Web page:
Of course, this is an extreme example of a horrible situation brought on by carelessness, unpreparedness, and just plain bad luck. The trick with any recovery is to expect the unexpected. Everything will go wrong at least once, and you hope someone learns from it.
I'm no expert in disaster recovery, but I've seen my share of things that have gone wrong. I've witnessed everything from exploding propane generators to under-powered uninterruptible power supplies dropping systems hard. I've watched seasoned professionals accidentally pull live disk drives from running systems while replacing failed drives, and I've seen fibre lines cut with circular saws. I've seen core network switches plugged into outlets that are tied into light switches that stop working when the server room lights get turned off. I've seen tarps and umbrellas and shingles and gutters inside server rooms to displace running water.
I've seen gutters.
Gutters installed on racks.
Anything can and will happen because it repeatedly does, even to the best of them.
What doesn't happen repeatedly enough are controlled disaster recovery tests. Some companies do it. Not enough do. But those who do it regularly have it down to a science. It's part of the overall strategy. Mandated even so that everyone knows their role and is held accountable for the success of it.
One question I hear when talking about disaster recovery is always: How fast can you recover? It's simple. Assuming you have a disaster recovery plan, those who test often will recover much faster than those who seldom test or never test at all. You test until you get to a point where you know how long to expect in a failover if there are no problems. That's your normal. It could be two hours, or it could be two days, depending on the business and type of disaster recovery system used.
With security being such a hot-button item nowadays, the breaches and fallout we tend to read about are not just security failures but also recovery failures. A major security failure can be partially remedied by a solid, tested recovery plan (no recovery plan can resolve the legal issues). For instance, if you had a server that was the target of some malicious code that deleted or encrypted hundreds of thousands of files, you'll usually have a few questions:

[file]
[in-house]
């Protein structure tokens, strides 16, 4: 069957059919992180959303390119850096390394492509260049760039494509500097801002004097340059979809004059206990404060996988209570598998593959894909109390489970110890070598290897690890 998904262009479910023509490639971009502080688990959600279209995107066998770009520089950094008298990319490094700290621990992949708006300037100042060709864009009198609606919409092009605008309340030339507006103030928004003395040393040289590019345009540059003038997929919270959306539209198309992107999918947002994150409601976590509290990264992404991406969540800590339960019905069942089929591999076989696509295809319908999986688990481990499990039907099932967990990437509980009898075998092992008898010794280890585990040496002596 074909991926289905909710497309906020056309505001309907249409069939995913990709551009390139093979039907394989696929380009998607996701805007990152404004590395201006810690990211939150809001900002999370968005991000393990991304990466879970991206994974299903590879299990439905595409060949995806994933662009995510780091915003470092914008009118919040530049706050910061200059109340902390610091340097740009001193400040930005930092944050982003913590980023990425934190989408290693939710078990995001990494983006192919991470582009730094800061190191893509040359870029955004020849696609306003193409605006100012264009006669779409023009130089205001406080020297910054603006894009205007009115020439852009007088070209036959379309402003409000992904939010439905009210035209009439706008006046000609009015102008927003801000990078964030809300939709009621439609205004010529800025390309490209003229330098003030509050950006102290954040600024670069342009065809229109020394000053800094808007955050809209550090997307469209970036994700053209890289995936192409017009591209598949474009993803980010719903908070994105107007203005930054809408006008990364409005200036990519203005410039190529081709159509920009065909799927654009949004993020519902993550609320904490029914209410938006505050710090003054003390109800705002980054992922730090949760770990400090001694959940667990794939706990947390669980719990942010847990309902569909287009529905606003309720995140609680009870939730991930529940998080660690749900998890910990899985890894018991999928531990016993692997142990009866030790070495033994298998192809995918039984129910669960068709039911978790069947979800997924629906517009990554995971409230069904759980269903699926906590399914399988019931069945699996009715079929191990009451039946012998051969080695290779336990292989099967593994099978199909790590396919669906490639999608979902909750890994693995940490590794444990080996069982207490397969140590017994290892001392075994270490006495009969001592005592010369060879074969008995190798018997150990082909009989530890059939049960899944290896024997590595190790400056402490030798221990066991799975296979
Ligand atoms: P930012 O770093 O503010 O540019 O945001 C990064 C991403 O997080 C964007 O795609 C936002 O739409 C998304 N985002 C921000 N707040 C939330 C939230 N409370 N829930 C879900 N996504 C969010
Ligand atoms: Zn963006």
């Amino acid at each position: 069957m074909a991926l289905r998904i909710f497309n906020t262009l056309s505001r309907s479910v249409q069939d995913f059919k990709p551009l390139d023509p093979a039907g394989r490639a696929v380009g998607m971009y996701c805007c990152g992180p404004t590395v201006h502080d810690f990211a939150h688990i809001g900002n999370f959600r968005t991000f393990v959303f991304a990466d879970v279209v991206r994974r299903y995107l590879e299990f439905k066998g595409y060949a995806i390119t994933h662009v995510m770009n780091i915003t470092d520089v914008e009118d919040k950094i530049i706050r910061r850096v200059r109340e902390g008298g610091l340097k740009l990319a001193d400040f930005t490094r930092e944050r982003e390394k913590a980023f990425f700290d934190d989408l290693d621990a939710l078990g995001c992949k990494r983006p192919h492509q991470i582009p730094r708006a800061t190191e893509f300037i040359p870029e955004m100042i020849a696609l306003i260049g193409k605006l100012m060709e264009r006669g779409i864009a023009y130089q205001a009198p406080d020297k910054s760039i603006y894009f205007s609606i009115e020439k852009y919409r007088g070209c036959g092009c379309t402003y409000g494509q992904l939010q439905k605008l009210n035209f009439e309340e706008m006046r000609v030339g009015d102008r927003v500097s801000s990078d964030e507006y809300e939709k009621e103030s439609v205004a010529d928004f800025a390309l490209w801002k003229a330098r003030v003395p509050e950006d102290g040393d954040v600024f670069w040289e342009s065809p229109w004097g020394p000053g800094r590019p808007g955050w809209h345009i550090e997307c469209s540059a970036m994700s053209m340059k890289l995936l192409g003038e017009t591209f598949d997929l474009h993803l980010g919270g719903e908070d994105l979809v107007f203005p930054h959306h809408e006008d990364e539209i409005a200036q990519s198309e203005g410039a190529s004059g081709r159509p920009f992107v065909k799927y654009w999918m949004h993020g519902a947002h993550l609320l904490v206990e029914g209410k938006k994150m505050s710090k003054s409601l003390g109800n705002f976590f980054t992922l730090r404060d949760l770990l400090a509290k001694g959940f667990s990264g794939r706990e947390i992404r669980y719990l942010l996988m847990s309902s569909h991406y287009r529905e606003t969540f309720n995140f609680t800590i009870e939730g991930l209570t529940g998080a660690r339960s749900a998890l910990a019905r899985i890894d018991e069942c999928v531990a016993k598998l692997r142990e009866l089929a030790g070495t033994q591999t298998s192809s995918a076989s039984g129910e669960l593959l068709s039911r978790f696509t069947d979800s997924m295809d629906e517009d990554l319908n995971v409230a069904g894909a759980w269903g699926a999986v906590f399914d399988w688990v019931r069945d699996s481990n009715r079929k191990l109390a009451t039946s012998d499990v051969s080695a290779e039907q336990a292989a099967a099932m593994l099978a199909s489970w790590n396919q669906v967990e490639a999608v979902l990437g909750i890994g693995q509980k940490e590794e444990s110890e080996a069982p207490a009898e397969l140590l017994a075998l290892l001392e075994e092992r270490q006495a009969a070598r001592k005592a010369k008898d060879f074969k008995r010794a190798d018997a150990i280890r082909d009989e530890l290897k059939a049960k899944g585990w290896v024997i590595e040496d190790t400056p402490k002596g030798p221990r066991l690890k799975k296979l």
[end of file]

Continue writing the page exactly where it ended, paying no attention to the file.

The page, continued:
- Can we recover?
- If yes, how fast can we recover?
- How can we prevent this from happening again once we've recovered?
In this situation, arguably question 3 needs to be figured out before the recovery effort starts. More unforeseen downtime.
I was dealing with a similar situation a few years ago: A user PC had encrypted the file shares on a critical Windows 2012 server. Hundreds of thousands of files were unusable. Recovering the system wasn't a problem. Locating and stopping the user's PC from encrypting those files again was a bigger priority. Determining it was a user's PC causing the problem took time as well. If I recall correctly, the better part of 10 hours was spent with all IT hands on deck before the infected PC was located and disconnected and the file recovery completed to 24 hours prior. All user work done that day was lost. That's a situation where the backup was readily available and tested and the right people were on hand to work. All it takes is an additional variable to throw a monkey wrench into a recovery plan.
Testing a static plan isn't enough either. We need to plan for the worst-case scenario by making recovery dependencies unavailable during a test. What if the tape drive in your cold-DR location isn't functional? How will you replace it? Remove it from the equation, and see how your team reacts to the problem.
Expect the unexpected. Test for the unexpected. Because disastrous situations seldom cooperate with a plan.